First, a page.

not and would not increase VAT, but on page 3, Government has realigned VAT, so this is realigned VAT.
In the first paragraph of the Committee's Report, I beg to quote; “the estimated impact on VAT revenue as a result of the realignment…”
So in this country, the people of Ghana deserve to know that there is a VAT realignment or a VAT adjustment. Interestingly and coincidentally, that realignment and readjustment results in a revenue of GH¢ 285 million.
Mr Speaker, when you have a tax of 17.5 per cent input VAT that is purchased, and you want to come to output tax, that is sales, so between the input and output, who is responsible for the five per cent? We need answers from the Government of Ghana.
Between the 17.5 per cent and 12.5 per cent, it is five per cent. That five per cent is no longer on input. It necessarily would be on output, and output would be sales. Input is purchase.
So, Mr Speaker, let them accept it or not. I would submit a table to the Table Office to be captured. Eventually, VAT which would be paid by Ghanaian businesses would be 22.5 per cent. Let them dismiss it on this Floor that this would not happen.
When they came here for VAT flat rate and the Hon Ranking Member and others cautioned them, they said no, the Minority was not thinking outside the box. The Abossey Okai traders now think inside the box.
They know what this VAT means for them, so if they come and say they have
moved 17.5 per cent to 12.5 per cent, posterity and the traders in the market would judge them in the coming days.
A principle and canon of taxation is certainty; it is trite economics, thanks to Adam Smith. I hope I quoted him right. They are not creating certainty in the sight of Ghanaians and Ghanaian businesses on what tax they would pay relative to
In one breath, they have not increased it, but they expect increase in revenue. If realignment results in increases, let it be good economics if VAT realignment and VAT adjustment would bring in income.
Mr Speaker, the second point is that in all of it, whether GETFund or NHIA as we have discussed, and I repeat it, I would give them a table. If they were doing a purchase of GH¢100, maybe 7.5 per cent VAT on that GH¢100 would still give you 17.5 per cent of it.
Now if you come to do output tax, that would be on sales. No businessman would fail to transfer a threat to his cost. A threat to his profitability is easily transferable to the consumer, and that is what they would do, so this 5 per cent would be easily transferred to Ghanaian businesses and Ghanaian consumers, simple economics.
They could argue this evening that they are right, but when they begin charging, the Ghanaian consumer and the Ghanaian business would know there was a realignment and adjustment of VAT which is bringing -- Mr Speaker, let me use the work of your Committee to conclude. Between the flat rate, 17.5 per cent input VAT, they say 12.5 per cent, so the 5 per cent, who would pay that? Answer that.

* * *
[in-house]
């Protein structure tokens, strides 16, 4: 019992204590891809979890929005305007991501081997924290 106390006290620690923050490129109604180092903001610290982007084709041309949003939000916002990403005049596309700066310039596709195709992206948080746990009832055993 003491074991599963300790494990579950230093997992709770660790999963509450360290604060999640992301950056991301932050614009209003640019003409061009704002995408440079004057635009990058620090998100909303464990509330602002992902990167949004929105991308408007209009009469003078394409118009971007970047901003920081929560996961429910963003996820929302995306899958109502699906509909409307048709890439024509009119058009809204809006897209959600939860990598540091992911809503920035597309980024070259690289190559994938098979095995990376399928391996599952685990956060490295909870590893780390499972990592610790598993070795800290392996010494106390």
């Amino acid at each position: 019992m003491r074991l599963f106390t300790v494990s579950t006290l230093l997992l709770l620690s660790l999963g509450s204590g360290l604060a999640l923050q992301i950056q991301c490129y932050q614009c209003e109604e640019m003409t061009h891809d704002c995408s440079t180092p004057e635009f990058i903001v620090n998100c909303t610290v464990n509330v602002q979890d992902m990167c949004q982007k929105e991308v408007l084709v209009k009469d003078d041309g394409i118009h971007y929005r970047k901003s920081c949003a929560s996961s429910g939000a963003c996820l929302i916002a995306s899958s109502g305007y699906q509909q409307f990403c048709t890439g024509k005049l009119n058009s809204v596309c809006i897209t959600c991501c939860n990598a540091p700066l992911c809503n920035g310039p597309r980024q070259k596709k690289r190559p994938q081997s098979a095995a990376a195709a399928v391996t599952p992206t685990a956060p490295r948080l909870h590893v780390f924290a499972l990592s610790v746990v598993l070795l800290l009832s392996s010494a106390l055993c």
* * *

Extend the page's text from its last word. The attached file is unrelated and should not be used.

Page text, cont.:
It would be borne because it would be transferred by businesses to consumers, yet they say we should not call that increase, we should call it realignment.
Mr Speaker, finally, we could understand that Government needs revenue because they need liquidity and money for the implementation of its major flagship projects, including Free SHS, but when they adjust VAT and it results in an increase in tax revenue, and they are not dedicating that increase to what they themselves describe as distress -- National Health Insurance is in distress, GETFund is in distress, because they have not paid contractors that they owe relative to GETFund, NHIS, phar- maceutical groups and others have not been paid because of distress, yet in all of it they are going to get additional revenue of GH¢ 285 million.
Instead of dedicating it to the Fund, they are taking it as budget support, and they say we should hail them that this is good economics.
Mr Speaker, when were the Funds established? They should go back to the history of the GETFund. It was earmarked because we wanted to expand tertiary education. As I speak to you, University Teachers Association of Ghana is threatening a strike action against Government because of book and research allowances.
So even if they gave this adjustment or realigned revenue coming from VAT to pay university teachers' research allowances, it would be understandable, but they are taking it to budget and saying that GETFund -- [Interruption.] So, Hon Minister, challenge me if GETFund is not
in distress and whether even projects that they are supposed to do they are able to do it.
Mr Speaker, I could say same for the National Health Insurance. Every day, they create an impression to the world that the National Health Insurance is comatose.
Dr Twum-Nuamah, it is the same National Health Insurance you have said the people from other countries have come to learn. They do not travel to learn bad things. If it were not good, people would not travel to come and learn.
Finally, Mr Speaker, to our Hon Colleagues on the opposite Side, every time they say the NDC was in Government as if they have never been in Government. They have been there before.
Did they resolve the problems of the country between 2001 and 2008? They should not create an impression every day that because NDC -- They could have done it. They got the opportunity to rule. Did they do it? So, let us get it.
We know they are in distress that is why they are coming in through the backdoor with some tax and borrowing measures. Mr Speaker, in principle, they want a realignment or a readjustment, but in our words, it is a backdoor increase in VAT because I cannot see how a tax instrument could yield GH¢285 million and mathematically, it is not an increase.
They are just confusing Ghanaians between output which is based on sales and input which is based on purchase, and I am saying that someone would be responsible for the five per cent. That someone would be those businesses that would transfer it to consumers.